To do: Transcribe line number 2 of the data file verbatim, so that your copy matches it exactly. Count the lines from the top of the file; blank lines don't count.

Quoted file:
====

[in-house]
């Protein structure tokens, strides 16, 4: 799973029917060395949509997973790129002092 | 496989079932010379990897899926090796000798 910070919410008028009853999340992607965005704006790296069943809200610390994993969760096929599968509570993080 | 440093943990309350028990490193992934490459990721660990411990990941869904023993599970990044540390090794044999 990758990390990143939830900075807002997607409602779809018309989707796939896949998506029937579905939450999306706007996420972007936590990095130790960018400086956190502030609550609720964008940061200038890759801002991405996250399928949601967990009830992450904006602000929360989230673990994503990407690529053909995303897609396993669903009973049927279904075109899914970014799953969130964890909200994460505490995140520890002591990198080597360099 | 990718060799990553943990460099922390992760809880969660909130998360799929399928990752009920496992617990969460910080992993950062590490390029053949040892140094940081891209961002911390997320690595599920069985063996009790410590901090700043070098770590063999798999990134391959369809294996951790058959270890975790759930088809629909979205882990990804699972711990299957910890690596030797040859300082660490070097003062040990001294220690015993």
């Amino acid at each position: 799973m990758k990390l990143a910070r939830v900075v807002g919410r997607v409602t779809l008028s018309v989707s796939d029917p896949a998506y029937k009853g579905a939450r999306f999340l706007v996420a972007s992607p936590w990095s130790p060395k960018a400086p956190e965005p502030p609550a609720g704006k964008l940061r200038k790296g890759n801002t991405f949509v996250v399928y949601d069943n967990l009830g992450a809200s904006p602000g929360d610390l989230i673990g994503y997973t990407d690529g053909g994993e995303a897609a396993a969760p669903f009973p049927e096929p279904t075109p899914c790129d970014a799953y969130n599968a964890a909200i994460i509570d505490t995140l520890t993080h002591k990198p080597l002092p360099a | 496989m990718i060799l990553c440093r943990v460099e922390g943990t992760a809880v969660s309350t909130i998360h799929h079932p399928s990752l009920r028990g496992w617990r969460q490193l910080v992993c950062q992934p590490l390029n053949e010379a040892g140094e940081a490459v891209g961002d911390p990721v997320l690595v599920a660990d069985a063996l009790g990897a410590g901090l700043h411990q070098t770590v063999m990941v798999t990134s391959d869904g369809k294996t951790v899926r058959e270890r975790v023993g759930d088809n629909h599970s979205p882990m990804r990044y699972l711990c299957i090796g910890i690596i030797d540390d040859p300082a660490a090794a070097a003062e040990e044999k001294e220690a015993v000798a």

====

């Protein structure tokens, strides 16, 4: 799973029917060395949509997973790129002092 | 496989079932010379990897899926090796000798 910070919410008028009853999340992607965005704006790296069943809200610390994993969760096929599968509570993080 | 440093943990309350028990490193992934490459990721660990411990990941869904023993599970990044540390090794044999 990758990390990143939830900075807002997607409602779809018309989707796939896949998506029937579905939450999306706007996420972007936590990095130790960018400086956190502030609550609720964008940061200038890759801002991405996250399928949601967990009830992450904006602000929360989230673990994503990407690529053909995303897609396993669903009973049927279904075109899914970014799953969130964890909200994460505490995140520890002591990198080597360099 | 990718060799990553943990460099922390992760809880969660909130998360799929399928990752009920496992617990969460910080992993950062590490390029053949040892140094940081891209961002911390997320690595599920069985063996009790410590901090700043070098770590063999798999990134391959369809294996951790058959270890975790759930088809629909979205882990990804699972711990299957910890690596030797040859300082660490070097003062040990001294220690015993």